Years ago, when I was a young reporter for a major daily newspaper, a seasoned and successful editor unleashed this advice: “If your mother tells you she loves you, check it out.” He taught me to never take things at face value and to never let marketing hype overshadow facts and science. Decades later, his advice can benefit you when it comes to choosing the best food to maximize nutritional health in your cat. That’s why Catster has reached out to three renowned feline experts more than willing to debunk these common myths about healthy cat food.
“That is a myth, pure and simple,” says Elizabeth Colleran, D.V.M., past president of the American Association of Feline Practitioners and owner of feline-only practices in Chico, California, and Portland, Oregon.
“What is good for cat teeth is hunting and killing mice. Short of that, the only good thing for teeth is good at-home dental care and regular veterinary checkups.”
“Cats are true carnivores and were not designed to eat many carbohydrates,” says Arnold Plotnick, D.V.M., who operated Manhattan Cat Specialists in New York City until retiring earlier this year. “Meat is expensive, and adding grains to the diet helps keep the cost of cat foods reasonable. People worry about carbohydrates predisposing cats to diseases like diabetes; however, I don’t believe that it’s the carbs themselves that predispose to diabetes.”
Dr. Plotnick believes that obesity, as in overfeeding a cat, is what can contribute to developing diabetes. Fortunately, there are prescription diets if the diabetes is caught early that can be given to avoid the need for insulin injections.
“Animals need nutrients, not ingredients,” says Tony Buffington, D.V.M., Ph.D., emeritus professor of veterinary clinical sciences at Ohio State University’s College of Veterinary Medicine and clinical professor-volunteer at the University of California Davis School of Veterinary Medicine.
“What determines the outcome in the animal is the presence of all necessary nutrients in appropriate amounts in proper balance. There is no way to know from the ingredient list the nutrient composition, source, quality or consistency of the ingredients.”
“There is absolutely no data to support this claim,” Dr. Colleran says. “Whiskers are actually vibrissae that are highly sensitive sense organs that help cats detect things like air movement and the proximity of obstacles.”
Dr. Colleran believes any change in appetite is a “very significant development in a cat and should be thoroughly investigated.” Take your cat to a vet if he stops eating, don’t assume it’s the food bowl.
“Research has clearly indicated that probiotics can cause a positive change in the intestinal bacterial population when pathogenic bacteria overtake the gastrointestinal tract,” Dr. Plotnick says. “Many studies have been done assessing the impact of probiotics in healthy dogs and cats, and a large number of these studies have shown positive effects. How this translates to sick animals is still unknown.”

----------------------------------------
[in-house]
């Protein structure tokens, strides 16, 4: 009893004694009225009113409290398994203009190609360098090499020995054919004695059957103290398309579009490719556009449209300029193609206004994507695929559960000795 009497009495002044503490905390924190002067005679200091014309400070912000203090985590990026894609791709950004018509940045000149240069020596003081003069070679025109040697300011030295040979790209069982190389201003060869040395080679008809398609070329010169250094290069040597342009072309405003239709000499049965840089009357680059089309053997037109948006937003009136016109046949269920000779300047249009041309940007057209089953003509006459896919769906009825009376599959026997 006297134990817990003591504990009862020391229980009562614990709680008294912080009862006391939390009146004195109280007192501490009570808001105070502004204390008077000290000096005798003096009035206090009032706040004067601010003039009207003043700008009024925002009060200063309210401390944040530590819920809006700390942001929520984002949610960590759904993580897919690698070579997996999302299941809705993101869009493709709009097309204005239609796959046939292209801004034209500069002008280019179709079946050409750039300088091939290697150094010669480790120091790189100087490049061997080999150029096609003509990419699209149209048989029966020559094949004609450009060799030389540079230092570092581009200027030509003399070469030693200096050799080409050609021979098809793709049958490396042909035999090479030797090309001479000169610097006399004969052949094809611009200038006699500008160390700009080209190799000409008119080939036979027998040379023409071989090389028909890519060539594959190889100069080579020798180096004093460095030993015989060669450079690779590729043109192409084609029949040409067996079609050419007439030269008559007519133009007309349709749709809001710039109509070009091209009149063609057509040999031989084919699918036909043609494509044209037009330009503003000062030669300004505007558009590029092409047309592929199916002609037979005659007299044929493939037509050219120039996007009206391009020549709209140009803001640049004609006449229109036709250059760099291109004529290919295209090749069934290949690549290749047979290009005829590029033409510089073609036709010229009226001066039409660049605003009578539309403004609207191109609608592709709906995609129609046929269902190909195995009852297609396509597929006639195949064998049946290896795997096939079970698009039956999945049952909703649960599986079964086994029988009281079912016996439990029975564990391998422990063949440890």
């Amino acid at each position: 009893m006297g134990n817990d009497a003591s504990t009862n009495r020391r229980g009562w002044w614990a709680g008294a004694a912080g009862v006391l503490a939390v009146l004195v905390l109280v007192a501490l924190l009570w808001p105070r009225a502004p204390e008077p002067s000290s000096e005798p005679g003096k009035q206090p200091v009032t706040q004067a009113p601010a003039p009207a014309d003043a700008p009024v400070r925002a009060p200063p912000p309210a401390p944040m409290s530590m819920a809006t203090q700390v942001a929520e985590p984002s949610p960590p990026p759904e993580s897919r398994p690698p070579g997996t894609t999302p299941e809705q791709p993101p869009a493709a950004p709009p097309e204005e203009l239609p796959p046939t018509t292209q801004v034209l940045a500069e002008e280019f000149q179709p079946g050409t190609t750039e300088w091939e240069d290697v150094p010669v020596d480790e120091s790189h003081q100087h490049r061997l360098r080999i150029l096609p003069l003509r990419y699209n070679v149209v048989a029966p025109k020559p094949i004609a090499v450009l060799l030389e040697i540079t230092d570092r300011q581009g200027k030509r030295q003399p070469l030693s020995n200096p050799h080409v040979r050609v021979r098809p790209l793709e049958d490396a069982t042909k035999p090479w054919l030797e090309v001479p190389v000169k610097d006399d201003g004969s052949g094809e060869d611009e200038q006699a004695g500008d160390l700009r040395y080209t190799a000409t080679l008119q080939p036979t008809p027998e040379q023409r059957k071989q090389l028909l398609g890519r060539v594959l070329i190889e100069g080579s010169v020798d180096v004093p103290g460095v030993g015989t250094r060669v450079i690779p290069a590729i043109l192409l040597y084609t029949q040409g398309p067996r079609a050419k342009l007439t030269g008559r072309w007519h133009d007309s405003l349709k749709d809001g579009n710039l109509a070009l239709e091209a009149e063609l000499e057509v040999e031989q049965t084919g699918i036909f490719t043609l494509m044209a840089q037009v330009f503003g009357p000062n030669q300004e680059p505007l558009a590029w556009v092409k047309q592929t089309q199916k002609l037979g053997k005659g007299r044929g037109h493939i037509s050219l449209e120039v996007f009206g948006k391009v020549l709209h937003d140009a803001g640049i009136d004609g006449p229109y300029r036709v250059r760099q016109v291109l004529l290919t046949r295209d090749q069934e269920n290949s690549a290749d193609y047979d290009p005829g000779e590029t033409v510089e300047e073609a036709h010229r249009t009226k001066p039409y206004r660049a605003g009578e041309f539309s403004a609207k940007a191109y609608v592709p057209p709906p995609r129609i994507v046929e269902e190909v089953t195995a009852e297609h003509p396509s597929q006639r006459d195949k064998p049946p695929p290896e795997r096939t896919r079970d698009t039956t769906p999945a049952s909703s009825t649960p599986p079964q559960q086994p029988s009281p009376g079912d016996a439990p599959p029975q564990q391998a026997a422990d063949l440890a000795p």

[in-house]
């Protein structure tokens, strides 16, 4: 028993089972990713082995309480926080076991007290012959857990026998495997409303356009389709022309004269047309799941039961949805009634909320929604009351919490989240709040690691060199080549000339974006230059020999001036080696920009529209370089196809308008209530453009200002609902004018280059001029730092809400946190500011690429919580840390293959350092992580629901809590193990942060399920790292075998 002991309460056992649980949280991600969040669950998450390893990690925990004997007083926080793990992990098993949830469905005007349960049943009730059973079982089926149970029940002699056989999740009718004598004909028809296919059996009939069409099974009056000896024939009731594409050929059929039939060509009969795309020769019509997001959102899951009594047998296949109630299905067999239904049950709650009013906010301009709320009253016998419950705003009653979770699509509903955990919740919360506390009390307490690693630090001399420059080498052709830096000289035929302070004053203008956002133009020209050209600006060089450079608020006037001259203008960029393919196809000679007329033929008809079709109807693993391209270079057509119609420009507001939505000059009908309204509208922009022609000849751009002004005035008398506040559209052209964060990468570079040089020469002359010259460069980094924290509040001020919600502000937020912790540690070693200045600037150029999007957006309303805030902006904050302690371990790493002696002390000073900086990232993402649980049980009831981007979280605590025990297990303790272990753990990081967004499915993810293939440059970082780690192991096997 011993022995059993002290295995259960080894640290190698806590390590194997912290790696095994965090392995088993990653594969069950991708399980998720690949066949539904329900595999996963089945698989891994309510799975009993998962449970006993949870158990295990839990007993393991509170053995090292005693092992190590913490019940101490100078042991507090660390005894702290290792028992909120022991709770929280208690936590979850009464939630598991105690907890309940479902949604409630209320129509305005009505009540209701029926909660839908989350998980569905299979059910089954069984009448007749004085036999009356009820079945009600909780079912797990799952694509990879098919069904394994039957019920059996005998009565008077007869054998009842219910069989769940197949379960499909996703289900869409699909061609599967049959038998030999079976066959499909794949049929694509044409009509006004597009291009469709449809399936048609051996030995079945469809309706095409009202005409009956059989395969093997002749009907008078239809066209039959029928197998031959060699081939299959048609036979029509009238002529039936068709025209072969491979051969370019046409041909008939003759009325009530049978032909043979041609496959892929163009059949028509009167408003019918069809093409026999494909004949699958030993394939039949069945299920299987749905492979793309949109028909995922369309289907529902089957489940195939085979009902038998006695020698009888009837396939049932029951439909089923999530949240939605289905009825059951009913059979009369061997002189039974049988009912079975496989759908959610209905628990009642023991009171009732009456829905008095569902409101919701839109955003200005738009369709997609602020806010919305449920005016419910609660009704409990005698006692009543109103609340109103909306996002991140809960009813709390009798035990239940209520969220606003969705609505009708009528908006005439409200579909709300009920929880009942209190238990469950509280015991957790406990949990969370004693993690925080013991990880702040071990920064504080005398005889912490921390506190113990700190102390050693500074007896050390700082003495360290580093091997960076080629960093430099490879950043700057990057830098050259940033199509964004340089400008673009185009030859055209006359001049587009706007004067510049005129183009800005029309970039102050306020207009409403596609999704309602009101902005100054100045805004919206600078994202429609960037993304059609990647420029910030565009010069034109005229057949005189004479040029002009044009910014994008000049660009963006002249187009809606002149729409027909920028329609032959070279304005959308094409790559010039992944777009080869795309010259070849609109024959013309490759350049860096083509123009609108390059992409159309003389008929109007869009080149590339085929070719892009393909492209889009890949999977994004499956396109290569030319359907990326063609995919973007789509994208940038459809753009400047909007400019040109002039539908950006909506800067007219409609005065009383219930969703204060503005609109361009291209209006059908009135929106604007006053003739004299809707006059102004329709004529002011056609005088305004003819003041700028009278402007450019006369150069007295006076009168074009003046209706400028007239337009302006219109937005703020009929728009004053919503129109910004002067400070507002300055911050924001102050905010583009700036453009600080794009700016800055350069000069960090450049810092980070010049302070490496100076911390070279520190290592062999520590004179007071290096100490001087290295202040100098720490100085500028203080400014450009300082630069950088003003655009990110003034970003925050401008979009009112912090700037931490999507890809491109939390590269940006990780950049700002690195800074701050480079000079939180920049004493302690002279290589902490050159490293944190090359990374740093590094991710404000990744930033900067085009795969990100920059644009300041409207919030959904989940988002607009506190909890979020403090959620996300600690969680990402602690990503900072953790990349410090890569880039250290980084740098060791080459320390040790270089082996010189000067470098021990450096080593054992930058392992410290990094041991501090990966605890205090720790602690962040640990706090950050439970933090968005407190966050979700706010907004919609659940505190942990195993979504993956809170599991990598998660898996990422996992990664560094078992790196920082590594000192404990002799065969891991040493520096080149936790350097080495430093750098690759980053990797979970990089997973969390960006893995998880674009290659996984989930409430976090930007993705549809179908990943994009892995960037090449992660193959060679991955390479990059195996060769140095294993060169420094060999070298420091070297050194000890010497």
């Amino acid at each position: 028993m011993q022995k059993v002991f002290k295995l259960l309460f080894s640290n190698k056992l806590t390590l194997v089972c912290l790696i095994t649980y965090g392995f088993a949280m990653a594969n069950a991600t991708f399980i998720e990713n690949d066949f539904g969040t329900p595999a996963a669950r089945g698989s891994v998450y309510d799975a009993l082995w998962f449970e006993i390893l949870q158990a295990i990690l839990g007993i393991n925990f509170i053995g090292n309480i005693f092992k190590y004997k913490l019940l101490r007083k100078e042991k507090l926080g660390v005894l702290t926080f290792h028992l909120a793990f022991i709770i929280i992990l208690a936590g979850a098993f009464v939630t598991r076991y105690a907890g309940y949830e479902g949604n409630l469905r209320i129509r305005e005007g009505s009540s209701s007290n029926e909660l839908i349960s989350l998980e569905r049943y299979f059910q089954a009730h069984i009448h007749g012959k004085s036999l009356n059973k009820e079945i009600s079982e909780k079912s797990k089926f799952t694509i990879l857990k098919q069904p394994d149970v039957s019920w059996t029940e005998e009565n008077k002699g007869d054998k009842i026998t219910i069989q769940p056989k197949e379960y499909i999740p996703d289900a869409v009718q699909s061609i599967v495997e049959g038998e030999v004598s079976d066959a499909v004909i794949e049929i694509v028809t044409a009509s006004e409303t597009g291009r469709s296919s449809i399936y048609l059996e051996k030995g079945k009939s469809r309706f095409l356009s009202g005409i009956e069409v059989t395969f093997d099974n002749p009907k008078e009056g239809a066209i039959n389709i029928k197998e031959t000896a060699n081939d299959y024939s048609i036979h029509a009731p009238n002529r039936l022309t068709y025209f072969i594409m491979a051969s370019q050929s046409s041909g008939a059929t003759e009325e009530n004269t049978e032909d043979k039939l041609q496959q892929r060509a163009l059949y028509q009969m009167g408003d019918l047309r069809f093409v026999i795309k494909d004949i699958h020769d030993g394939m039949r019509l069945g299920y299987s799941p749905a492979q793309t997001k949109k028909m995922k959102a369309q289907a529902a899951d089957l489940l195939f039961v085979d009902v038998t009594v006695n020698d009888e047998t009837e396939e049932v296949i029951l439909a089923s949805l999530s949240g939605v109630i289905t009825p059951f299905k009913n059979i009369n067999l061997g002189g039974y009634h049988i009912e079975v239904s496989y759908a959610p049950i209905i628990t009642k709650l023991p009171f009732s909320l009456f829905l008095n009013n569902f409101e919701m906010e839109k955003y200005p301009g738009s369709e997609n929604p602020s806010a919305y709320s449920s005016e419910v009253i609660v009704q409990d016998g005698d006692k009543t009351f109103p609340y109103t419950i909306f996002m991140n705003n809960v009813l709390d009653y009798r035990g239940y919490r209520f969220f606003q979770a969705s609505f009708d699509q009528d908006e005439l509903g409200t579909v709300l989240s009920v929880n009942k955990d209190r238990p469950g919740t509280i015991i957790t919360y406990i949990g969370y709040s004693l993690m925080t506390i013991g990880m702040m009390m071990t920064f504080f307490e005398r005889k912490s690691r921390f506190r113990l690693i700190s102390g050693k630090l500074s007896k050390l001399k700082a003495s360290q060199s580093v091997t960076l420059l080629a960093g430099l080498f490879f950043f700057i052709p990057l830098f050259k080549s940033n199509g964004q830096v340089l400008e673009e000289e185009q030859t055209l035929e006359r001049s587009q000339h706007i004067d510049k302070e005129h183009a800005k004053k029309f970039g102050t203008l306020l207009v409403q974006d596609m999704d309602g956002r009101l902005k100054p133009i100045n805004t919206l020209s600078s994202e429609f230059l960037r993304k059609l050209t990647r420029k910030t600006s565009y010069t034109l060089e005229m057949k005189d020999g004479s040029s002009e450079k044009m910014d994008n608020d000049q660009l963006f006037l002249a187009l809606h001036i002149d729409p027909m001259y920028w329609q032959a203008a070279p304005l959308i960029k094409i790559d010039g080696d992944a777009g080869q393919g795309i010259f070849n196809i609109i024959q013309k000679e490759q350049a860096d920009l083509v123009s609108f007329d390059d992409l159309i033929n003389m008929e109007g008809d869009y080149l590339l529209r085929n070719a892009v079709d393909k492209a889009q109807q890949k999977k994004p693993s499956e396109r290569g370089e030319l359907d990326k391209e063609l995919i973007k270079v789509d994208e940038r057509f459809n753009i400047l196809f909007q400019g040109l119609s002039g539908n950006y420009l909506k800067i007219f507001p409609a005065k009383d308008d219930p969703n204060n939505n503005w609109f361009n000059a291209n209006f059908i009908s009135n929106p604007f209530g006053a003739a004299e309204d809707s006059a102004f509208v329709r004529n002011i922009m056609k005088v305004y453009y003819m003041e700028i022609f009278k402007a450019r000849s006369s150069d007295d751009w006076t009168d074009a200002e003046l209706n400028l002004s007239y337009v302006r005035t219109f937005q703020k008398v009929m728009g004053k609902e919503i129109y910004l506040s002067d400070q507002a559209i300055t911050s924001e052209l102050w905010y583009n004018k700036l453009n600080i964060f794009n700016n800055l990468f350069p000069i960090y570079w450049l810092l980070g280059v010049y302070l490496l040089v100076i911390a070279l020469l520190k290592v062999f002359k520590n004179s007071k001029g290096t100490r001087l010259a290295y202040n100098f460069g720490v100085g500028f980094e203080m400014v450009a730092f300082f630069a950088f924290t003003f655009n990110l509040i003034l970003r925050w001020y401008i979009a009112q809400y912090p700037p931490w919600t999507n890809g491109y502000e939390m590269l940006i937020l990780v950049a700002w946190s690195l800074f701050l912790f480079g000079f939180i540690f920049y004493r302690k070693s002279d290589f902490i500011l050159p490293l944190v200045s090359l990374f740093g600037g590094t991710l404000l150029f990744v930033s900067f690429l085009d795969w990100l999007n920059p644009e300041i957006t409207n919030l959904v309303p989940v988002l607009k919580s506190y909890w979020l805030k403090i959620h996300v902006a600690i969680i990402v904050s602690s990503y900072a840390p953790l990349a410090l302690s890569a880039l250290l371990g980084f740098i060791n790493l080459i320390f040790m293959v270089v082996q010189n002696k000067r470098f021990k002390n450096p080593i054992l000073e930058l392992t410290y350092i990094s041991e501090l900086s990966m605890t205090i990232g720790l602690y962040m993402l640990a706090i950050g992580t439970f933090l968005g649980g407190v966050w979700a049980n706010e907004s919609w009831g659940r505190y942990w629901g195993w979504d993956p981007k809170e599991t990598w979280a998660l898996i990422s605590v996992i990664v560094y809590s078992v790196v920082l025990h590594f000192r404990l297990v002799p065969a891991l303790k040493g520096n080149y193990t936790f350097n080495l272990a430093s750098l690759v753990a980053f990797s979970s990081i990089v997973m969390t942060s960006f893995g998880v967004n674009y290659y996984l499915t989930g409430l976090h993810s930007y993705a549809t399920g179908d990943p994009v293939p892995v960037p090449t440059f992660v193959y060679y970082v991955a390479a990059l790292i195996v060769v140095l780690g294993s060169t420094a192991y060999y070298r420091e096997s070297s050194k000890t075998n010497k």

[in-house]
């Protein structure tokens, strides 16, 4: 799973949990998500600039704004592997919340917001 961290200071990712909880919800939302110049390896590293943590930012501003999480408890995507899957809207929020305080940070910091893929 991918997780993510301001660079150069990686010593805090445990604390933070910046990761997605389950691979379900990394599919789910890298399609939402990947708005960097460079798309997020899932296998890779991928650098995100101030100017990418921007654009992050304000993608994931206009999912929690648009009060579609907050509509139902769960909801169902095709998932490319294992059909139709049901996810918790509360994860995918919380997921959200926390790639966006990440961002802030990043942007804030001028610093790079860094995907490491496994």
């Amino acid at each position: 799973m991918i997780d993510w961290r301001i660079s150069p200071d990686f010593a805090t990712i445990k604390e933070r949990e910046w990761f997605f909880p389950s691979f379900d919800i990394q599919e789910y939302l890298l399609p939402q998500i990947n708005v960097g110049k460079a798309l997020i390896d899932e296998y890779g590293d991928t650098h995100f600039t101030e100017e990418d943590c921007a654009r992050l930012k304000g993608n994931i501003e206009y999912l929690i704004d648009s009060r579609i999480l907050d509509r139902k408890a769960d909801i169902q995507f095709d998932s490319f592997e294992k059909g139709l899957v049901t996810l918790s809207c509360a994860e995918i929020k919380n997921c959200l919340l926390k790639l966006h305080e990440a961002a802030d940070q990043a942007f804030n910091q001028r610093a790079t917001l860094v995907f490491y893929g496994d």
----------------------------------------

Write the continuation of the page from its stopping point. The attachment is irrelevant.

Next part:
“Cats are desert animals,” Dr. Colleran says. “They acquire the abundance of moisture they need by killing and eating mice who are 60 to 70 percent water. When we began to feed them food with virtually no moisture (dry food), they were somewhat unprepared for the adjustment. If we are feeding a dry diet, we must encourage water consumption to make up for it. Providing multiple locations and types of water sources and paying attention to what our cats prefer is essential for their health.”
Many brands conduct large amounts of research. “They don’t just formulate foods to meet AAFCO (Association of American Feed Control Officials) standards,” Dr. Plotnick says. “They perform feeding trials where they feed the diets to cats at their research facilities and monitor how well they do. These kinds of data cost money, and that is going to be passed on to the consumer.”
Parting advice from Dr. Buffington: “In my experience, the most common misconception about cat food/nutrition is that ‘one size fits all.’” He has seen cats thrive on every kind of diet — even purified nutrient diets that looked and tasted to him like Play-Doh.
“I suggest owners select a few diets that appeal to them, and then offer them to their cats to identify their preferences. This way, both will be happy with what is fed, which I hope will facilitate more enriching interactions for all concerned.”
Arden Moore is a pet behavior consultant, author and pet first-aid instructor who teaches classes with her cool cat, Casey and very tolerant dog, Kona. She hosts the Oh Behave Show on Pet Life Radio. Learn more at ardenmoore.com and follow her on Facebook and on Twitter at @ArdenKnowsPets.
Thumbnail: Photography ©bluebeat76 | Thinkstock.
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